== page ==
Rescue team members at the scene at Threlkeld Knotts. Photo: Keswick MRT

Rescue team members at the scene at Threlkeld Knotts. Photo: Keswick MRT

A BASE jumper snagged in a tree, an injured landscape photographer and a walker with heart problems kept a Lakeland rescue team busy with three callouts in one day.

Keswick Mountain Rescue Team was alerted shortly after 6pm on Friday when a woman looking out of her window near Thirlmere spotted a BASE jumper leap from the top of Raven Crag.

She witnessed him land half way down the crag, caught in a tree, and rang 999.

Keswick Mountain Rescue Team sent two vehicles to the scene, one travelling up a track at the back of The Benn, leading up behind the crag, and the other going along the reservoir dam to try to spot the parachutist’s position.

A team spokesperson said: “His chute could be seen hanging on the crag, but fortunately a team member who had gone direct met up with one of his companions who told her that the casualty had got down safely.

“He was fortunate not to have come to grief, as the terrain is not best suited to that kind of activity.”

Earlier, the volunteers from the team were called to the path between Rosthwaite and Watendlath where a 70-year-old man was reported to be suffering from a ‘racing heart’.

A woman walker came across the man and raised the alarm from a nearby hotel.

The team spokesperson said: “The team set off to Rosthwaite with two vehicles full of personnel, and checked on the availability of the air support, given the symptoms displayed.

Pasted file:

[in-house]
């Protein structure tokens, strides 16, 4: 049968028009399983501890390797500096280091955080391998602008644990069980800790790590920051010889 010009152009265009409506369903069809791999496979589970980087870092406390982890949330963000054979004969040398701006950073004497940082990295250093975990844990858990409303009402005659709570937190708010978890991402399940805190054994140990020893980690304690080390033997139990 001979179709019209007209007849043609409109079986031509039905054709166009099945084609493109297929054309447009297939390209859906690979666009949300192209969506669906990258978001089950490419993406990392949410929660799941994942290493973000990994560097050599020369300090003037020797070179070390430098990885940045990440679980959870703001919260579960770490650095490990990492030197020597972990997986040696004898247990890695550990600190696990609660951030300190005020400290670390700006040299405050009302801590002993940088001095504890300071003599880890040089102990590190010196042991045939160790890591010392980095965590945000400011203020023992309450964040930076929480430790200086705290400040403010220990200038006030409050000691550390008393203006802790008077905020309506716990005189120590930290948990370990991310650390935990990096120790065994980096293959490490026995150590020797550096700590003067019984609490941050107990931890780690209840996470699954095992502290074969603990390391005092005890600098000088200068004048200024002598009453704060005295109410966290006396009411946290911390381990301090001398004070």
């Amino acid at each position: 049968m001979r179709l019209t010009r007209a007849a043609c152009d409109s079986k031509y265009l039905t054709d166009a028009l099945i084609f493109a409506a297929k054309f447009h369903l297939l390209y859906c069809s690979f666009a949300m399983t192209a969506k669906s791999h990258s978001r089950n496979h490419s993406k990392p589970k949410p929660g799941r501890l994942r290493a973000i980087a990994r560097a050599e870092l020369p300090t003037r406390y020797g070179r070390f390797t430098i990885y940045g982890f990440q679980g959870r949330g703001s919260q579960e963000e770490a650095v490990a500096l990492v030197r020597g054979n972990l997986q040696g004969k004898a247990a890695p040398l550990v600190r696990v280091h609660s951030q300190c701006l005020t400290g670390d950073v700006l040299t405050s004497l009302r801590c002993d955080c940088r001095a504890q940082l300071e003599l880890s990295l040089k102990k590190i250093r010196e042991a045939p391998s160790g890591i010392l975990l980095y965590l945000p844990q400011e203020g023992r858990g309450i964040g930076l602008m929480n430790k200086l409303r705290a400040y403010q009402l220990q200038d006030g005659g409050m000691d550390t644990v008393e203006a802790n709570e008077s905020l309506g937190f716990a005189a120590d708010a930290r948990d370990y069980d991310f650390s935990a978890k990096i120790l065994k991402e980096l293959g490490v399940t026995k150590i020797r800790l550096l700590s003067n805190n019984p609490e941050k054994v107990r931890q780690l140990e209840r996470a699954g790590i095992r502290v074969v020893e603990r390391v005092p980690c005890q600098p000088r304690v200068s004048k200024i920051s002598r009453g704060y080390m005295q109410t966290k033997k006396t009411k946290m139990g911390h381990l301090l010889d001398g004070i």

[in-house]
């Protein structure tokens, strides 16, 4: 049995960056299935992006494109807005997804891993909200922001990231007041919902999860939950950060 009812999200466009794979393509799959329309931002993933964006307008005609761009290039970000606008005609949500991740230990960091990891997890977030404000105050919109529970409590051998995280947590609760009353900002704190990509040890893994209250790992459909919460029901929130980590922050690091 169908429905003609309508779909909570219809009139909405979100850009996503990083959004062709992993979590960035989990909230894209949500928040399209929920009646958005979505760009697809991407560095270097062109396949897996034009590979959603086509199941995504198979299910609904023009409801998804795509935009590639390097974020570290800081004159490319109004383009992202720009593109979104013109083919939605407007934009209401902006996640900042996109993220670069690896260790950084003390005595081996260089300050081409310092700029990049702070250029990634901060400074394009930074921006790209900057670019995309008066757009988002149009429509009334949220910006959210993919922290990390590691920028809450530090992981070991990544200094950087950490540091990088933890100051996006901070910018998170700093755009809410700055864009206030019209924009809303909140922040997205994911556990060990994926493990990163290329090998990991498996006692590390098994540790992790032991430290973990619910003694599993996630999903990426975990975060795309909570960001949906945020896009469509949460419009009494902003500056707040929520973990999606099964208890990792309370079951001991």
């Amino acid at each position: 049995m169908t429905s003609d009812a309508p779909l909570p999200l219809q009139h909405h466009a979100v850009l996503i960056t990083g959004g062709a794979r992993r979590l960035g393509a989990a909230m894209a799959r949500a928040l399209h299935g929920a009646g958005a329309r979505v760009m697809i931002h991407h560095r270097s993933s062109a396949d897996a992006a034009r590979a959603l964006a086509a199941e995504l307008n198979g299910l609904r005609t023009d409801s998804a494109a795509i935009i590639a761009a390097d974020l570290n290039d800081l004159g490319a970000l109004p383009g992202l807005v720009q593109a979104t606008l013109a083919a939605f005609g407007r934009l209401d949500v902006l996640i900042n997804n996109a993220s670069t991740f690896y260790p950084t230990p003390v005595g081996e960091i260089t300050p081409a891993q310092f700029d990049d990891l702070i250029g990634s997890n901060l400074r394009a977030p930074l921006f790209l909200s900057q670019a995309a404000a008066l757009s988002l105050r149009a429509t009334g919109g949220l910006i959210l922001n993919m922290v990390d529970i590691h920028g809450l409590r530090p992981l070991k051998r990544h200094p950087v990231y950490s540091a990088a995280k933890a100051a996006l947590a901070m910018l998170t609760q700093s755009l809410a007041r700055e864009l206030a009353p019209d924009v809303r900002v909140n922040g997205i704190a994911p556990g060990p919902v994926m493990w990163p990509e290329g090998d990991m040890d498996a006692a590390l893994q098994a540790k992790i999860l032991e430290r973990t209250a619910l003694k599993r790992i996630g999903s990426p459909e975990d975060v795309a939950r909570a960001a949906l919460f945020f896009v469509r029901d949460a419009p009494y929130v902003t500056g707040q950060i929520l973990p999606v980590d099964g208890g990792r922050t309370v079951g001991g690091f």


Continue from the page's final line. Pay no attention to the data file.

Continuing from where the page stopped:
“Initially, it looked as if no air ambulance would be available, and as the casualty was some way up the hill, the Coastguard helicopter from Caernarfon was requested.

“Fortunately, Helimed 58 [the Great North Air Ambulance] became available after the job it was on was dealt with, and was able to land reasonably close to the casualty site.

“Team members then stretchered the gentleman to the aircraft, and he was flown to the Cumberland Infirmary for treatment. The team stood by until the aircraft was airborne, and then the Caernarfon aircraft was turned round, and the team returned to base.”

The team’s first callout on Friday came when a 26-year-old man, taking advantage of the stunning weather to take photographs on Threlkeld Knotts, fell more than 160ft and injured himself.

He stepped over a wire fence surrounding Hill Top Quarry, the ground gave way beneath him, and he fell about 50m and hit a rock spike on the way down.

The team spokesperson said: “He suffered what appeared to be a serious leg injury, but was otherwise relatively unscathed.

“He landed in the base of the quarry, but was able to crawl to a point where he could phone for assistance. An ambulance was able to get relatively close, but the team managed to drive its four-wheel-drive Sprinter ambulance right next to him. He was given analgesia, was splinted, and then transferred by Sprinter to the ambulance 400m away.

The ambulance then took him to the Cumberland Infirmary for treatment. The team was later informed his injury consisted of soft tissue damage to his ankle and cuts and bruises. He was, the spokesperson said, a lucky man.

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